A Fast-Growing Emerging Markets
Airline Stock

Money Wants to Reproduce

Warren Buffett of Growth Investing?

A Fast-Growing Emerging Markets Airline

When you think about money, what image comes to mind? If your mental image of money is Scrooge McDuck’s vault filled with coins and bills, you need to update your thinking, because money is actually among the most active substances on earth. Here’s why that makes a difference to you as an equity investor.

Money flows. It’s such a common phrase that it’s easy to take for granted, but money can actually jump on the Internet and be on the other side of the world before breakfast. Liquid assets—those not tied down in real estate, automobiles, collectibles, antiques, art and the like—are always on the verge of hoisting anchor and setting sail with the tide, although they do it at the speed of light.

And why does money flow? It’s because …

Money wants to reproduce. You can call it Wriston’s Law (you know, the one that says that money will flow where it is wanted and stay where it is well-treated) or you can call it liquidity or you can think of it as money trying to reproduce itself. After all, that’s what chasing higher rates of return is all about.

For the past three or four years, money has had a hard time finding any place to go that offered much more than stingy returns without taking on a big load of risk. The desperation to find some place to put money to protect principle went so far that some people were buying government bonds with a negative yield! That’s right. Some people bought bonds that paid less than nothing because every other asset class that offered more was just too risky for them. They preferred a guaranteed small loss to the risk of losing more.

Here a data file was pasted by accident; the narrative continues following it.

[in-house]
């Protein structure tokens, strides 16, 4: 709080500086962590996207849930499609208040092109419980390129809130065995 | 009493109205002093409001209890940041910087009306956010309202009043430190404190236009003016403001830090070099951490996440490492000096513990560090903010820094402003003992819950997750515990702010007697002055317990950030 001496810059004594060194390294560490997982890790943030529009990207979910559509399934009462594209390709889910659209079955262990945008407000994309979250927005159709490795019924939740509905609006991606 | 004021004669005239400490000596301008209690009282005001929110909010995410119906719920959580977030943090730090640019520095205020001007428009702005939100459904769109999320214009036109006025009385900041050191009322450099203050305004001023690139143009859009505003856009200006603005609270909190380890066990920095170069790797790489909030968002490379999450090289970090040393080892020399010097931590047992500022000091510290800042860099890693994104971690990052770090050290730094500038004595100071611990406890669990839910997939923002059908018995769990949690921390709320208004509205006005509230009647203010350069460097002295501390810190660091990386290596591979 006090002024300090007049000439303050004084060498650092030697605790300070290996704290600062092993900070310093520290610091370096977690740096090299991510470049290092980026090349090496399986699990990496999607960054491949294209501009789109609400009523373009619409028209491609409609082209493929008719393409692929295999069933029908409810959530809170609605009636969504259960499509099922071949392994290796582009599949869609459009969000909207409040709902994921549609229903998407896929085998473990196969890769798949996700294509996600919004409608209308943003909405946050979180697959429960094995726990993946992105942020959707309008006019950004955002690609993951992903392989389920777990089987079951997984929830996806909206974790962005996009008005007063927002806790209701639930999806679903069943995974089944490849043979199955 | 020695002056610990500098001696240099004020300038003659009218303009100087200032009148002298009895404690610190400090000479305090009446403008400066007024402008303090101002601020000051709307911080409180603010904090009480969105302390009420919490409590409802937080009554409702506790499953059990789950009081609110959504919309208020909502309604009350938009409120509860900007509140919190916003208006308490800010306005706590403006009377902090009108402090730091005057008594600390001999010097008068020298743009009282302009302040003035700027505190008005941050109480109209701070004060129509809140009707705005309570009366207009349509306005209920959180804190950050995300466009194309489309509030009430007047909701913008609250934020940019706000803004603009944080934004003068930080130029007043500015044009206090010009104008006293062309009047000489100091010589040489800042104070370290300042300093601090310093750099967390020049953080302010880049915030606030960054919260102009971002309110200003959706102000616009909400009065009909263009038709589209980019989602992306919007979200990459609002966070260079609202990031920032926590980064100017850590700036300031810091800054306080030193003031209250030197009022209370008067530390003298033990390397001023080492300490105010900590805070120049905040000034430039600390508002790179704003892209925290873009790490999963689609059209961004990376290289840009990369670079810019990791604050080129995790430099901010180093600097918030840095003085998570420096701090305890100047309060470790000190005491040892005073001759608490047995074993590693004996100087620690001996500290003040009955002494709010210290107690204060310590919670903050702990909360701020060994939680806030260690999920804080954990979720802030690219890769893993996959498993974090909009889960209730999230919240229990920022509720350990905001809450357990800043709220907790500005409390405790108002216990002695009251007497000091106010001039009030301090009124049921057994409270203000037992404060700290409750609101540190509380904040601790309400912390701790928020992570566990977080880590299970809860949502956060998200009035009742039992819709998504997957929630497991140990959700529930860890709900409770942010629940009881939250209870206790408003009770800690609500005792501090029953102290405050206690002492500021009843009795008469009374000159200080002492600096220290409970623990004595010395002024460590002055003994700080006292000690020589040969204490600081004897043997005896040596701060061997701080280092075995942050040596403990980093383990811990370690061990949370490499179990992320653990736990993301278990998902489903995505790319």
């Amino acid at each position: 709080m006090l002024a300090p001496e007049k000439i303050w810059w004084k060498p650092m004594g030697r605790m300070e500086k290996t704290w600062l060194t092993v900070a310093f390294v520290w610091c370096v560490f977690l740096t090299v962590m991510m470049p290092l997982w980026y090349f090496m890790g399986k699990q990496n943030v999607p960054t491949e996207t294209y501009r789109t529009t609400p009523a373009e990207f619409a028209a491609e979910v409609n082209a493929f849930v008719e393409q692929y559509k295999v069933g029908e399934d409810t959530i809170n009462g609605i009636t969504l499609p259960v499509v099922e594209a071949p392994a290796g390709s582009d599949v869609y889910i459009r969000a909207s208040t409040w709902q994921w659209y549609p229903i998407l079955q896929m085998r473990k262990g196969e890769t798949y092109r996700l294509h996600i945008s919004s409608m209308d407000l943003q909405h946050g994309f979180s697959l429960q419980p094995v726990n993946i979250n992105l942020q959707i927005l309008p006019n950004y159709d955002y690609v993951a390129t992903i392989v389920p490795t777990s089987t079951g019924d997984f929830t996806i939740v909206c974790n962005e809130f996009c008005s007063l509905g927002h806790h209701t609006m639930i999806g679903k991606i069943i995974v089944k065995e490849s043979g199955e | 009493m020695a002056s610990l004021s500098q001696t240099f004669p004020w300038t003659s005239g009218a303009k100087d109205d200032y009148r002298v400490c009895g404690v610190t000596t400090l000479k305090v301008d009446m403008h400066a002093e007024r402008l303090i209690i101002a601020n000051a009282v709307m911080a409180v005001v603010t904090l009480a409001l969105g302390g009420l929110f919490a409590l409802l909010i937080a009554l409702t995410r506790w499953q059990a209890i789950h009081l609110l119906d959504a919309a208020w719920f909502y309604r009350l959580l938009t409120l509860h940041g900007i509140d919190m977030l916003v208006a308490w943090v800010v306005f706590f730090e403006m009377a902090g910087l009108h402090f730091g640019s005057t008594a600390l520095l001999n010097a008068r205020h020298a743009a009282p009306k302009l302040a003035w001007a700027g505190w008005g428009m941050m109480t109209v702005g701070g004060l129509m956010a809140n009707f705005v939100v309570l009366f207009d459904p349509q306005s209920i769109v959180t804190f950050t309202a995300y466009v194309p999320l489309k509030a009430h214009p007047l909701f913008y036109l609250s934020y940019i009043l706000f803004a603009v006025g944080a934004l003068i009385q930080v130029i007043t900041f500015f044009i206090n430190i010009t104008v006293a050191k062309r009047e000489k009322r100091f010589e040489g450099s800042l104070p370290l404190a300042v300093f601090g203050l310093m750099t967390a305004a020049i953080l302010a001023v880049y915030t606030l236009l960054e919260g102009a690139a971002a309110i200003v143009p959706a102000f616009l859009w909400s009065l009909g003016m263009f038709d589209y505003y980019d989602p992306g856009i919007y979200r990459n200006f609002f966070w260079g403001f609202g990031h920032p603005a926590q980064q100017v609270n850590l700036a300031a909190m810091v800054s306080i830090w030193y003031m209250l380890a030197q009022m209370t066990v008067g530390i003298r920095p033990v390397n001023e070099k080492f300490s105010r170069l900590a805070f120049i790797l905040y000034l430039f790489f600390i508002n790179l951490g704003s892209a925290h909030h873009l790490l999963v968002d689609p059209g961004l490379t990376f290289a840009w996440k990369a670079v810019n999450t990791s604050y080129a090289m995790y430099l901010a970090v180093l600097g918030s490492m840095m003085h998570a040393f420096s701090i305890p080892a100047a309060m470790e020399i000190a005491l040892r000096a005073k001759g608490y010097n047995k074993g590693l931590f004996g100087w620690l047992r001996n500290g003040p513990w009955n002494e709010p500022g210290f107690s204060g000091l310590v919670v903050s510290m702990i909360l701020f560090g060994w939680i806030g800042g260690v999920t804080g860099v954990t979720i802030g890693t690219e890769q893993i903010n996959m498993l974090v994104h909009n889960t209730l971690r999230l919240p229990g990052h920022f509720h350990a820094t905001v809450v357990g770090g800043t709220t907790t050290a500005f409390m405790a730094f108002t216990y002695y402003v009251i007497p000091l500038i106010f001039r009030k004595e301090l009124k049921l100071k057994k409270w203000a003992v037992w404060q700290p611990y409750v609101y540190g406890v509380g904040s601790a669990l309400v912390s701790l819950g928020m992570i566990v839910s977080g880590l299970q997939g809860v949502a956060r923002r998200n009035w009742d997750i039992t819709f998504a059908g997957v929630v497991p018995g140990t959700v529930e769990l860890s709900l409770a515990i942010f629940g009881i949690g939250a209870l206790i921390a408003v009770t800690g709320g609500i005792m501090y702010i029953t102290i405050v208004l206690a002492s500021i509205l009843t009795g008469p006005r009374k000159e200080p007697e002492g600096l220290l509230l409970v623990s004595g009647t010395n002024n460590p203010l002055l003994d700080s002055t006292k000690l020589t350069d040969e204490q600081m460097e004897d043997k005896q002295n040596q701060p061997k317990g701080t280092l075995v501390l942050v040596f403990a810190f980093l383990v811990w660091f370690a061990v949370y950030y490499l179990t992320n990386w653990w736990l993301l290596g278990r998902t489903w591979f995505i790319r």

This may be heresy for a growth investor like me, but I have to admit that, for people with a large fortune who are living off dividends and interest, it’s probably not a bad idea. If your fortune is too large to be protected by FDIC, there’s no place to hide your capital that doesn’t put it in the water with some kind of sharks. So it makes sense to choose the smallest sharks you can find.

But as a growth investor, thinking about the flow of assets always makes me think about the way money gets tempted out of its hiding places when a new opportunity shows up. In their time, index funds, tech stocks, REITs, hedge funds and ETFs have all been the new kids on the investing block, and they have attracted enormous amounts of money, pulling it out of old-fashioned bank accounts and out from under mattresses.

And, when money sees greater opportunity in stocks than in any other asset class …

Money flows power market rallies. During the S&P 500’s rise from 667 in March 2009 to above 1,500 today, the Index’s progress has been achieved by attracting money from other investment choices. During the month of January, for instance, the S&P 500 ran from 1426 to 1498. And that leap got its fuel from a net inflow to conventional equity mutual funds to $20.7 billion. This is the largest one-month inflow since the spring of 2000. And if you add in exchange-traded products, the number rises to $34.2 billion, the highest total since 1996.

The money that is gushing into equities, equity mutual funds, equity ETFs and equity hedge funds all has to come from somewhere. Lots of it is draining out of bond funds and bond ETFs as investors’ appetite for risk gradually rises. And plenty is migrating from money market funds and out of bank accounts, even out of Treasuries.

As you look at the chart of the rise of the S&P 500 from March 2009, you should see it as a barometer of investors’ perception of the stock market. And I hope you will appreciate once again the immortal words of Jesse Livermore, the legendary investor who said, “Markets are never wrong: opinions are.”

S&P 500 from March 2009 Chart

Money is continuing to flow rapidly into equities, and the best thing you can do is put some money into a boat and float along with it. As I’ve said before, bull markets are not so common that you can afford to ignore one.